Lots of life left in Equitable Life

Pensions expert reckons the stricken society is rising from the ashes reborn and stronger, reports William Kay
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The Independent Online

One of Britain's top pensions experts believes that Equitable Life Society could be as financially strong as any other provider in this country. John Turton, head of life and pensions at the London-based adviser Bestinvest, says: "Equitable is now stronger than most life funds, simply because last month's cuts have boosted its reserves by 20 per cent."

On 16 July, Equitable cut 16 per cent off the value of every policyholder's fund, and said the previous 8 per cent annual bonus would be suspended for the first half of this year. It will resume at a rate of 6 per cent a year, meaning policyholders will have a bonus of only 3 per cent for the whole of 2001.

Mr Turton adds: "At the end of last year, their reserves were probably around 5 to 6 per cent, so they are now around 25 per cent, which would be the strongest in the industry. Some of that will have to go in attempting to reach a deal with the guaranteed annuity rate holders, offset by the remaining payment by the Halifax, but they are likely to have a 15 per cent reserve at the end of the day, and that is pretty much the industry average." The Equitable spokesman, Alistair Dunbar, is trying to assure policyholders that their money is now safe, barring a major catastrophe on the stock market. Mr Dunbar says: "The pain has been taken. We are on a sound footing. Withdrawals are not a problem for the fund, and not a problem for those who remain."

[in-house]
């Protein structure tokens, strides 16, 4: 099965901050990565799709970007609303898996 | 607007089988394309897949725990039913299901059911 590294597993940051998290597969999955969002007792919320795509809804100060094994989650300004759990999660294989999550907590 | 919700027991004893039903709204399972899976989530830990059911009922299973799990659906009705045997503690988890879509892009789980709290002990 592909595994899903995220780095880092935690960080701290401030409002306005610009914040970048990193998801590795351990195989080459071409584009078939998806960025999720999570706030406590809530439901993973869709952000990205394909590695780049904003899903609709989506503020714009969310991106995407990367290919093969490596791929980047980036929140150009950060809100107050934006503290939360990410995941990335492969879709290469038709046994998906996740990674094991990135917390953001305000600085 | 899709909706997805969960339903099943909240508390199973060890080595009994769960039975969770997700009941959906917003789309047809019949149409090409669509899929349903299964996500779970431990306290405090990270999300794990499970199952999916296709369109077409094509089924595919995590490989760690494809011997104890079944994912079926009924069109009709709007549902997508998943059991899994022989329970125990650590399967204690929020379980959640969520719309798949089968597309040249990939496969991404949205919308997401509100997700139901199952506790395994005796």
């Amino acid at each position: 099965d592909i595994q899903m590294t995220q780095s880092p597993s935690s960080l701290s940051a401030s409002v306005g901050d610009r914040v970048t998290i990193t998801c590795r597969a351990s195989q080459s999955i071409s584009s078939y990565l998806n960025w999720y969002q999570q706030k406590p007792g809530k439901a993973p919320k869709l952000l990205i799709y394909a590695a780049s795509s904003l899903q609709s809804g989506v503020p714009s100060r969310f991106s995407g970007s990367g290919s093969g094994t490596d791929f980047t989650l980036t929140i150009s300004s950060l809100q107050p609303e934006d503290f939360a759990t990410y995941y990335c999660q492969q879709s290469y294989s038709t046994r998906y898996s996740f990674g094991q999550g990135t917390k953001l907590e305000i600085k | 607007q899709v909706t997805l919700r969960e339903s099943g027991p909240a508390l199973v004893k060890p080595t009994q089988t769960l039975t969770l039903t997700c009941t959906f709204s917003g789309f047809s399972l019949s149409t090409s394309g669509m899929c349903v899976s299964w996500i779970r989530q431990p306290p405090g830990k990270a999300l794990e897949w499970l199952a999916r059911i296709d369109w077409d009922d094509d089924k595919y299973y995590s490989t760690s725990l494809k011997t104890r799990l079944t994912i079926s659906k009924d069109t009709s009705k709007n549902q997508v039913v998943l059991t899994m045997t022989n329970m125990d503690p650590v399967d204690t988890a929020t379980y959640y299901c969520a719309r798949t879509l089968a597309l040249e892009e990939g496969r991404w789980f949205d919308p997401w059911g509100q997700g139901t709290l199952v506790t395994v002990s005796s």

Many of the group's near-million policyholders have been considering early surrender in the past three weeks, fearing the society was on the verge of collapse that would be made worse by a high rate of withdrawals. But everyone who does pull out from now on has to take a 7.5 per cent policy deduction, which on balance will benefit those who remain.

Mr Dunbar says: "We are erring on the side of caution in going for 16 per cent, then through the 7.5 per cent recouping the initial expenses immediately as well as ensuring that early leavers do not take more than their fair share. Withdrawals are now more likely to benefit those remaining, by a small margin.

"The 16 per cent cut was driven by fairness more than the need for solvency. People withdrawing had been leaving less money for those remaining. But withdrawals are not an exact science. The society had two major problems: policy values being out of line with underlying market values, which 16 July was designed to correct, and the instability caused by the GAR dispute. But the expected cost of that has already been allowed for, in the seven months' withholding of the bonus last year.

"These cuts bring the value of the fund into line with the underlying value of the assets. We had been allocating 8 per cent a year, but the fund values had been going down because of the performance of the stock market. We said on 16 July that the outlook is not as good as it was, so we are reducing to the annual allocation to 6 per cent a year, after the 16 per cent reduction and the suspension in the first half of this year. We think the trend rate for the fund return is 6 per cent a year long-term. But it is vulnerable to another significant fall in the stock market."

Those already receiving with-profit annuities are not having to bear the 16 per cent cut in one lump, because that would be a radical cut in their income. Instead, their 6 per cent annual bonus will be cut to 4.5 per cent until further notice.

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